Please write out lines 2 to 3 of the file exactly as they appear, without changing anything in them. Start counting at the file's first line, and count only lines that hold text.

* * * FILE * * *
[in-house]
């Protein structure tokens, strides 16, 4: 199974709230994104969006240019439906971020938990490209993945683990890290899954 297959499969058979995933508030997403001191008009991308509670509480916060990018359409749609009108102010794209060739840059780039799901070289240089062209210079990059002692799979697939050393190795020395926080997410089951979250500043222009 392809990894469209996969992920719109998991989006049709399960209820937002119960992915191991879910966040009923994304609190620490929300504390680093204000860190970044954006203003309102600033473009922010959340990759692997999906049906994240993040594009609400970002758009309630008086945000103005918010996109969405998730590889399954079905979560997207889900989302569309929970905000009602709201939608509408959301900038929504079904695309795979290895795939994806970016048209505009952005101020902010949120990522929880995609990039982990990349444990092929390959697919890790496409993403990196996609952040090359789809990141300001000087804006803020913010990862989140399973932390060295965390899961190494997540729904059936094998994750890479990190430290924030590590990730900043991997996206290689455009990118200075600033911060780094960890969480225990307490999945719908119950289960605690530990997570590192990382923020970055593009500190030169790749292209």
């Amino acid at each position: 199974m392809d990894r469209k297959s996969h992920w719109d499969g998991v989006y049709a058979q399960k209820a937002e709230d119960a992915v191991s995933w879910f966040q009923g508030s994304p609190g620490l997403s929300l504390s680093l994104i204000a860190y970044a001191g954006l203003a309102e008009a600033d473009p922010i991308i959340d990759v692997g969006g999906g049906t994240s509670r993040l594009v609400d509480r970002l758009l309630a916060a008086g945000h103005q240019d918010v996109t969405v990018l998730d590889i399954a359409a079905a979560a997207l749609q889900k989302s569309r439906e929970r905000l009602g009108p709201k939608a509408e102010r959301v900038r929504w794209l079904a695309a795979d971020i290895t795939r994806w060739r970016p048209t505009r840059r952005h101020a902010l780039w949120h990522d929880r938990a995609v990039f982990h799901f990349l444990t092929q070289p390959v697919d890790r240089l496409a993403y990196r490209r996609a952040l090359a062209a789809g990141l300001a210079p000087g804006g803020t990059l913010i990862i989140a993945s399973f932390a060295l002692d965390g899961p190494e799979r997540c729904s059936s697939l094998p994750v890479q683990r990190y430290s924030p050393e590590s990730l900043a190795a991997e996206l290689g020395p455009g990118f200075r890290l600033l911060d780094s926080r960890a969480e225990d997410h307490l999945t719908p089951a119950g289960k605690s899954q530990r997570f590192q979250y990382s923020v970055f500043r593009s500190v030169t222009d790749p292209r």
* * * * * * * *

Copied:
């Protein structure tokens, strides 16, 4: 199974709230994104969006240019439906971020938990490209993945683990890290899954 297959499969058979995933508030997403001191008009991308509670509480916060990018359409749609009108102010794209060739840059780039799901070289240089062209210079990059002692799979697939050393190795020395926080997410089951979250500043222009 392809990894469209996969992920719109998991989006049709399960209820937002119960992915191991879910966040009923994304609190620490929300504390680093204000860190970044954006203003309102600033473009922010959340990759692997999906049906994240993040594009609400970002758009309630008086945000103005918010996109969405998730590889399954079905979560997207889900989302569309929970905000009602709201939608509408959301900038929504079904695309795979290895795939994806970016048209505009952005101020902010949120990522929880995609990039982990990349444990092929390959697919890790496409993403990196996609952040090359789809990141300001000087804006803020913010990862989140399973932390060295965390899961190494997540729904059936094998994750890479990190430290924030590590990730900043991997996206290689455009990118200075600033911060780094960890969480225990307490999945719908119950289960605690530990997570590192990382923020970055593009500190030169790749292209």
């Amino acid at each position: 199974m392809d990894r469209k297959s996969h992920w719109d499969g998991v989006y049709a058979q399960k209820a937002e709230d119960a992915v191991s995933w879910f966040q009923g508030s994304p609190g620490l997403s929300l504390s680093l994104i204000a860190y970044a001191g954006l203003a309102e008009a600033d473009p922010i991308i959340d990759v692997g969006g999906g049906t994240s509670r993040l594009v609400d509480r970002l758009l309630a916060a008086g945000h103005q240019d918010v996109t969405v990018l998730d590889i399954a359409a079905a979560a997207l749609q889900k989302s569309r439906e929970r905000l009602g009108p709201k939608a509408e102010r959301v900038r929504w794209l079904a695309a795979d971020i290895t795939r994806w060739r970016p048209t505009r840059r952005h101020a902010l780039w949120h990522d929880r938990a995609v990039f982990h799901f990349l444990t092929q070289p390959v697919d890790r240089l496409a993403y990196r490209r996609a952040l090359a062209a789809g990141l300001a210079p000087g804006g803020t990059l913010i990862i989140a993945s399973f932390a060295l002692d965390g899961p190494e799979r997540c729904s059936s697939l094998p994750v890479q683990r990190y430290s924030p050393e590590s990730l900043a190795a991997e996206l290689g020395p455009g990118f200075r890290l600033l911060d780094s926080r960890a969480e225990d997410h307490l999945t719908p089951a119950g289960k605690s899954q530990r997570f590192q979250y990382s923020v970055f500043r593009s500190v030169t222009d790749p292209r």